Scientists have revised the recipe for the first gene and the origin of life
How did life on Earth begin?
One theory biochemists like is called the “RNA World hypothesis.” It focuses on how the first gene made of RNA – DNA’s cousin – originated from individual molecules. If Earth spontaneously generated life, then the first biological molecule must have arisen, well, spontaneously, from chemical activity.
This differs from other biological processes, which function with an assist from enzymes. Enzymes are catalysts that speed up chemical reactions. Without enzymes, we would not be able to produce energy, fight off bacterial invaders, or create new genes.
Recently, Nobel laureate Jack Szostak’s lab made serious headway in answering the life origin question by publishing the first recipe for making a spontaneously self-reproducing gene in a 2020 Journal of the American Chemical Society paper.
Think of the RNA world as a pot of gazpacho. We prepare ingredients and then stir them into a single pot, chill the liquid (essential, as Earth’s primordial temperatures could have been just above freezing) and then, voila! RNA strands made of four nucleotides (the individual pieces of RNA and DNA): cytosine (C), guanine (G), adenine (A) and uracil (U), emerge.
Scientists provided the first optimal recipe to make half of the RNA set, the Cs and the Us, in 2009. But since then, scientists have struggled to experimentally generate enough of their A and G counterparts to create a complete and realistic recipe for making whole strands of RNA, not just individual pieces with only half the nucleotides.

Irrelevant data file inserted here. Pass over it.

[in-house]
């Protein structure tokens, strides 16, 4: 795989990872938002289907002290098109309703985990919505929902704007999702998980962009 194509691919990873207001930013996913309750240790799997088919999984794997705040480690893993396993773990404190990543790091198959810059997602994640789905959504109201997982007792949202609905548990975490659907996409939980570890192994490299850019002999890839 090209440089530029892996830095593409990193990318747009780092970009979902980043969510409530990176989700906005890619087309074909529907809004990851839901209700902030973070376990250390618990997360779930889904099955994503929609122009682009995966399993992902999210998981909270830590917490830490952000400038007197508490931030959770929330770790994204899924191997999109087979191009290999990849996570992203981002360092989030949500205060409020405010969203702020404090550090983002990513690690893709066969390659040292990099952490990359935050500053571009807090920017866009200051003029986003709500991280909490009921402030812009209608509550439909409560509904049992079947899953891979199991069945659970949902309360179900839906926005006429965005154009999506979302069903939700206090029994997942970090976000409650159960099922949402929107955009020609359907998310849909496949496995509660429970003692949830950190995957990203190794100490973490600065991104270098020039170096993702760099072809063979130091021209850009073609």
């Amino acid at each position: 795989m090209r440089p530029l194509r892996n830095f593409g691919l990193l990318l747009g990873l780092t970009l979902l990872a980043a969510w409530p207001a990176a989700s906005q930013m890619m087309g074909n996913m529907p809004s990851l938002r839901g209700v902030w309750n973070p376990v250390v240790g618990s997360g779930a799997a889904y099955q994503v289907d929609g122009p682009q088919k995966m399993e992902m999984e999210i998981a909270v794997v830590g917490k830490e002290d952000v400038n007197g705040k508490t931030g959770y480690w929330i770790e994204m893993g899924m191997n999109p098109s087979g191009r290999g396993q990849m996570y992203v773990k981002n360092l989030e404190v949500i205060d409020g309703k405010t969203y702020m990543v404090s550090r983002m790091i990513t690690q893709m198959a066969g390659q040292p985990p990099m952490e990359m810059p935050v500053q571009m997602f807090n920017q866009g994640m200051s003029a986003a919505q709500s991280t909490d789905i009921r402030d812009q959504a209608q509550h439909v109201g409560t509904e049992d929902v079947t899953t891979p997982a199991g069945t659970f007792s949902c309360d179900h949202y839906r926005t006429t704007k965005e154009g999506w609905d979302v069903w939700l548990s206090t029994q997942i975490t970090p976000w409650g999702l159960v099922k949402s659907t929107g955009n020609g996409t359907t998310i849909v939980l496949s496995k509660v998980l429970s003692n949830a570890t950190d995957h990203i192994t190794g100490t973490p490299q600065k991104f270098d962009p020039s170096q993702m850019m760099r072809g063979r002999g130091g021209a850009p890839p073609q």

Szostak took a counter-intuitive approach – adding everything but the kitchen sink – to formulate his new recipe. He based his experiment on a 2018 study that demonstrated the standard A, G, C, and U mixture can be produced by stirring in a totally different ingredient, known as arabinonucleic acids (ANA).
ANAs are almost identical to RNAs, but one of their oxygen atoms points in a different direction: RNA molecules have their oxygen facing right, and ANA molecules have theirs facing left. By adding in ANA nucleotides to a mixture of DNA and RNA nucleotides (along with some salt), Szostak’s team hoped to produce RNA-only strands that could self-replicate.
In cells, RNA acts as a time-sensitive copy of a DNA genome. Once RNA is copied off of DNA, it is used by ribosomes as instructions to produce proteins. Without proteins, life is impossible. But the ribosome is itself a mix of protein and RNA. This creates a real chicken-and-the-egg conundrum. Because of this, scientists initially thought that RNA could not be life’s starting point.
But then scientists discovered that RNA could function as the genome, the messenger and the manufacturing plant, all due to its catalytic, enzyme-like properties. This discovery so upended the field that the scientists shared the Nobel Prize in Chemistry only ten years after its discovery.